While the 2014 Red Sox season has hardly resembled the 2013 championship season, two things remain consistent with last year.
For one, the Red Sox avoided a fourth straight loss Monday night, beating the Texas Rangers, 5-1, at Fenway Park. Secondly, John Lackey continues to be a stalwart in the starting rotation.
The Red Sox never lost more than three games in a row in 2013. They were swept by the Milwaukee Brewers over the weekend, but stopped their skid at three games behind Lackey and Jackie Bradley Jr., who started in right field and supplied three hits and two RBIs.
“It’s just a number,” said manager John Farrell about avoiding a fourth straight loss. “We’re looking to go out and win every game. The last three games didn’t go the way we wanted, but we were able to execute very well tonight.”
While Bradley got the key hits — including a bunt single in the eighth that led to Boston’s third run — the Red Sox continued to struggle with runners in scoring position, going 4 for 13 with 11 runners left on base.
The Rangers mustered very little against Lackey, who went seven innings and allowed five hits and one unearned run.
Lackey threw 65 of his 95 pitches for strikes, mostly with a fastball (in the 92-94-mile-per-hour range) that he used to challenge hitters.
“I had to make tough pitches to get out of the jam,” said Lackey, referring to a first-and-third situation in the seventh with the Sox holding a 2-1 lead. “But I got it done. I threw a lot of fastballs, challenging guys, trying to get ahead on the count. A.J. [Pierzynski] called a great game for me tonight again.”
Lackey seems to be working in lockstep with Pierzynski, whose passed ball in the fourth contributed to the Rangers scoring their only run.
“I definitely want to throw strikes,” Lackey said. “If you’re gonna get me, get me quick, because I’m coming at you.’’
We are no longer watching the remaking of John Lackey. This is the real Lackey, a bona fide No. 2 starter.
The Tommy John surgery he had following the 2011 season is a distant memory. As Farrell pointed out, Lackey has reshaped his career, his body, and his life.
“All to the credit of Lackey,” Farrell said. “He’s reshaped himself and his approach to the game. He set out to turn around the perception of him the first couple of years, came back from Tommy John and he knew he had to do it first with his performance on the field.”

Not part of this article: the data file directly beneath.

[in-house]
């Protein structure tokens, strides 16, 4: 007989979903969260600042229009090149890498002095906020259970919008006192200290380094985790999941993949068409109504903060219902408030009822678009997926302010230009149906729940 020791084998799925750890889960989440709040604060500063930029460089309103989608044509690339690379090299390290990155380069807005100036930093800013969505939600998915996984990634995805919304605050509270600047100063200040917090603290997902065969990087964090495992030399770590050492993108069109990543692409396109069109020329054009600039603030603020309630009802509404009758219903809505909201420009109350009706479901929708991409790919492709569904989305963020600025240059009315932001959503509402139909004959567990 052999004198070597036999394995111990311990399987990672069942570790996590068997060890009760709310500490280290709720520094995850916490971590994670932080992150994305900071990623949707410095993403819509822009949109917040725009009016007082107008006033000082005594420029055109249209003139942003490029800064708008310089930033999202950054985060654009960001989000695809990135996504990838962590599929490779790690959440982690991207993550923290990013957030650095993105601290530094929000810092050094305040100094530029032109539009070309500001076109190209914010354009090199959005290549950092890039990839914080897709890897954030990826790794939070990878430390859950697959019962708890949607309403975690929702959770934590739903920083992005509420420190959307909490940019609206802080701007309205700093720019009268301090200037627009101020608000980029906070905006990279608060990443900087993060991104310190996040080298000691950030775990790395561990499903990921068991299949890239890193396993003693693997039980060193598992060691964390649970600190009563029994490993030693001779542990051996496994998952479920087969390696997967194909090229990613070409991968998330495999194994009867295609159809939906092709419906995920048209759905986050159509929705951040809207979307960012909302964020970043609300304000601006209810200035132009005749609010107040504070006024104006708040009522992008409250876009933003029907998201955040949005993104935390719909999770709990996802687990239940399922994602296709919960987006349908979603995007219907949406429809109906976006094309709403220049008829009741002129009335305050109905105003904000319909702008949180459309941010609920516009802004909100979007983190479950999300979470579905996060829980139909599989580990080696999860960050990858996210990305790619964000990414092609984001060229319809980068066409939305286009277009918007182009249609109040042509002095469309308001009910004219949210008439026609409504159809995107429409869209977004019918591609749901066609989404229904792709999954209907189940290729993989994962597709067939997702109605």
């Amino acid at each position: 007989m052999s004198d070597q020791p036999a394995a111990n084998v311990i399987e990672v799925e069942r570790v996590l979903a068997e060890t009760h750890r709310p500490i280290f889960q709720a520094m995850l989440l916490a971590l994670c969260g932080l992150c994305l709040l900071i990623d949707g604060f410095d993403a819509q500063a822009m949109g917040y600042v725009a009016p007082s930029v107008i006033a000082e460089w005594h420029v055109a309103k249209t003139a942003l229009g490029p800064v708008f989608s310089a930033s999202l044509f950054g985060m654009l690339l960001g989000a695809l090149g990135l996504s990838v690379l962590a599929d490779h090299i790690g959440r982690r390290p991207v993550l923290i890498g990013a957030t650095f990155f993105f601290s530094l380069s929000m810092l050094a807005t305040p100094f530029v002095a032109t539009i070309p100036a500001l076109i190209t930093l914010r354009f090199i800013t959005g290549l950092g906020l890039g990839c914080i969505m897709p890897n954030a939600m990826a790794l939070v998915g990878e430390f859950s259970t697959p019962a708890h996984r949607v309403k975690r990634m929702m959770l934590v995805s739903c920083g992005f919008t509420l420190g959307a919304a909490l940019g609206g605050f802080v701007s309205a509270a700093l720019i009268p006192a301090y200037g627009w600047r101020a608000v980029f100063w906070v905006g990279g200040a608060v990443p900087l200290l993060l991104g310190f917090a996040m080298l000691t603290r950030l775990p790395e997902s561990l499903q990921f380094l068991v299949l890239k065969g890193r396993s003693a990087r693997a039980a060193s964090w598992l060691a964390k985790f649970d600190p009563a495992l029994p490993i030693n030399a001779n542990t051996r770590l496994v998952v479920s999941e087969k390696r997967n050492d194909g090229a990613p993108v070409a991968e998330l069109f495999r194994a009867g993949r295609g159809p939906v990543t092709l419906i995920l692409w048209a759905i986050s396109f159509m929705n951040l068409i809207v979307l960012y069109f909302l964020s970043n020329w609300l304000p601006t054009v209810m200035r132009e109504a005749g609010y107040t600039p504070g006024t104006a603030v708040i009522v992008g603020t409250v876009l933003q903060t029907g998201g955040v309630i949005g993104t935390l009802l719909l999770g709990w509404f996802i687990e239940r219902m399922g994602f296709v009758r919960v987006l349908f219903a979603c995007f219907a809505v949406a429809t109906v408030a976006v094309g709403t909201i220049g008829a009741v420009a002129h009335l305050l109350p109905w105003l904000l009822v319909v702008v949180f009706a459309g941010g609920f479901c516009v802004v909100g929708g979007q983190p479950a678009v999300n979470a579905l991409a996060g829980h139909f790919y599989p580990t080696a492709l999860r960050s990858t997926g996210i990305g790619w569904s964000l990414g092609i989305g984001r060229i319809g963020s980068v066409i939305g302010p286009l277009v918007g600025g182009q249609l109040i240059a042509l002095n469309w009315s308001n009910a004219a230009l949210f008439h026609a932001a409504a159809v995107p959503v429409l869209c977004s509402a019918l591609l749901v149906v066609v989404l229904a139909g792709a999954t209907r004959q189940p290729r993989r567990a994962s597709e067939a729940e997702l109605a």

Chris Capuano pitched a scoreless eighth, getting Prince Fielder to ground into an inning-ending double play after falling behind in the count, 3 and 0.
The Sox’ three-run rally in the eighth took Koji Uehara out of a save situation. After getting two quick outs, the Rangers put up two hits before Uehara fanned Leonys Martin to end it.
Pierzynski led off the bottom of the eighth with his third hit, a single to center. After Jonathan Herrera walked, Bradley laid down a perfect bunt toward first. He reached when Fielder bobbled the ball, and Pierzynski scored on Fielder’s errant toss to first base.
Daniel Nava knocked in the fourth run with a single to right against Texas reliever Shawn Tolleson. Dustin Pedroia followed with a ground ball to third base. He beat the throw to first to avoid a double play and plate the fifth Red Sox run.
Bradley, who was thrust into the right-field mix with Shane Victorino on the disabled list, also made two superb catches.
He robbed Donnie Murphy of a hit in the second inning, with a runner on second and two outs, when he came in on a liner he lost in the lights but recovered to make the catch. Then in the third, he went back and made a nice running catch on J.P. Arencibia’s smash to the right-field corner.
“I saw it from the start,” Bradley said of the first catch. “I had to get down to get under the lights to pick it back up. Kind of knew where the ball was going to land and [hoping] it came out of the lights.”
On the Arencibia smash, Bradley said, “That’s one of those plays I work at in BP — balls hit over my head. I kind of guess where the ball is going to be. I ran that route and there it was. I got a great jump.”
Bradley, now hitting .375, drove in Xander Bogaerts with a single in the second. Bogaerts singled with one out and Pierzynski executed a hit-and-run single to left. In the fourth, Bradley singled in Pierzynski after back-to-back singles by Pierzynski and Herrera.
Grady Sizemore also had an eventful night, going 2 for 4, knocking into a double play, slamming face-first into the center-field wall on triple by Shin-Shoo Choo, and making a nice diving catch on Mitch Moreland’s sacrifice fly in the fourth.
Farrell continues to be amazed at how hard Sizemore plays. He said Sizemore emerged from his bump with the wall all right.